"It's pretty slow today. I feel so guilty," says Susan Sullivan, 59, halfway through a day running a pottery booth for a friend in Reading Terminal. "I haven't sold much."

Sullivan, a former administrator at Drexel University who is looking for full-time work, says, "Maybe I shouldn't let her pay me what she was going to." (Her friend called five minutes later and told her not to be ridiculous.)

"I told my family that I don't need anything this year," says Arienne Thaw-Bolton, a 28-year-old nanny who had just spent $88 on a Lucky Brand sweatshirt for her cousin. And if her family obeyed, and didn't buy her anything?

"I'd feel miserable!"

Material excess aside, with concerns about global warming, there are as many extra reasons to feel guilty as there are one-day-only sales. Driving around to go shopping. The waste of all that paper and ribbon in the gift wrap. The landfill of Styrofoam in the coffee cups and disposable salad trays tossed out after shoppers refuel in food courts.

"There is so much to feel bad about," says Hammerslough. "You have to give yourself a bit of a break."

Although the evidence is purely anecdotal, men seem to feel less emotional strain around the whole gift-giving mission. Of a dozen shoppers interviewed in Philadelphia last week, all but two of the women confessed to some guilt about buying. Not one of the men.

"You need to spend to keep the economy going," explains Drew Aldinger, 35, a lawyer who had just bought two boxes of chocolates: one for his mother and the other for a neighbor who had just made a blanket for the baby he and his wife are expecting any day.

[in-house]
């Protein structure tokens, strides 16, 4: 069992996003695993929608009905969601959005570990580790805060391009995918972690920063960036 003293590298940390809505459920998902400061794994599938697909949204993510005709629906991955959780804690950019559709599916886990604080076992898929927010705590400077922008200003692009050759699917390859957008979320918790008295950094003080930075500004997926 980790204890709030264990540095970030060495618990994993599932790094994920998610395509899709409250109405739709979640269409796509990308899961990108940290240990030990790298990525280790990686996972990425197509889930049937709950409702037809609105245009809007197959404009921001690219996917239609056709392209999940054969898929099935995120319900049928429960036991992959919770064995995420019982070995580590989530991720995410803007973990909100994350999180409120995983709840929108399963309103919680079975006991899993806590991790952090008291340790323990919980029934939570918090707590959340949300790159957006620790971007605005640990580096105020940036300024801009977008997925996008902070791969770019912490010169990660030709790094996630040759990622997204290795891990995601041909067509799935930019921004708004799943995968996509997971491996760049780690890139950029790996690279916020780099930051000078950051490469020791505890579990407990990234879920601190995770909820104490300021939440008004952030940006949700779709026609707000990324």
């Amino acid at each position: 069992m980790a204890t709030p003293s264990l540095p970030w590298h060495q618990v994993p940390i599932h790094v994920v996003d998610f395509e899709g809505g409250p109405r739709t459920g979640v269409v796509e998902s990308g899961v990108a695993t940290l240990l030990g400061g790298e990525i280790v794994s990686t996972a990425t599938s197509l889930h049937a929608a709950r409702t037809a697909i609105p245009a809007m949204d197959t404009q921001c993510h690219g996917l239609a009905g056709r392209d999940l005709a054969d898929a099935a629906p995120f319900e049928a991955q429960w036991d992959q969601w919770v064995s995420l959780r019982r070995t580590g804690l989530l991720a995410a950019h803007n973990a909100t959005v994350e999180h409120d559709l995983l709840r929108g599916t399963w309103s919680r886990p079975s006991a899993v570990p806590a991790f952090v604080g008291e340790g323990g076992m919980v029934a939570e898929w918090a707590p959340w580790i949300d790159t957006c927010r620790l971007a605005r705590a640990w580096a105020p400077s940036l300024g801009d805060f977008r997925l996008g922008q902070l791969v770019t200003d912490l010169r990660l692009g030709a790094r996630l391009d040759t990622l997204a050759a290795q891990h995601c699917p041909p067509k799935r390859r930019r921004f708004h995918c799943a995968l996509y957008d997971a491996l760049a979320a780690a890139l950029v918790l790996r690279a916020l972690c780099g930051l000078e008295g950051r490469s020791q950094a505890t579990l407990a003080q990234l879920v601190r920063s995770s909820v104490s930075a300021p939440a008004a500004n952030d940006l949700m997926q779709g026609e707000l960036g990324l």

Oh, for the carefree mindset of William Hanna, a 20-year-old sophomore at Temple University: "You can't be responsible for the whole world," he says, then begs off any further questions, explaining, "I have a lot more shopping to do."

One way for the guilt-ridden to lighten the emotional load, says Hammerslough, is to keep in mind that "purchasable solutions don't last. The day, or hour, you spend with someone is worth more than anything you can buy for them."

That's exactly what Beth Kramer and her aunt Ruth Tavani decided after going to see the light show and having lunch at Macy's.

"We had such a good time," says Kramer, 27, a billing manager from Drexel Hill, "that we decided not to exchange gifts, and just do this again."

"We're going to spend another day together like today," says Tavani, 59, who has been deaf since childhood. "I've always been the kind of person who tried to soak in as much of the people I love as possible, knowing they won't be around forever."

"But," says Kramer with a sigh, "I almost feel that if I don't spend, I'm hurting the economy." (She bought her mother some very nice perfume, which came with a free gift of makeup.)

The trick is finding the right balance, says Hammerslough. "An expensive gift can show that you value someone." At the other extreme, she recalls a friend who once received a used bathrobe as a present.

"Yes, objects do speak loudly," she says. "But the point is not to let them say too much. They are never as articulate as what you say in words."

Contact staff writer Melissa Dribben at 215-854-2590 or mdribben@phillynews.com.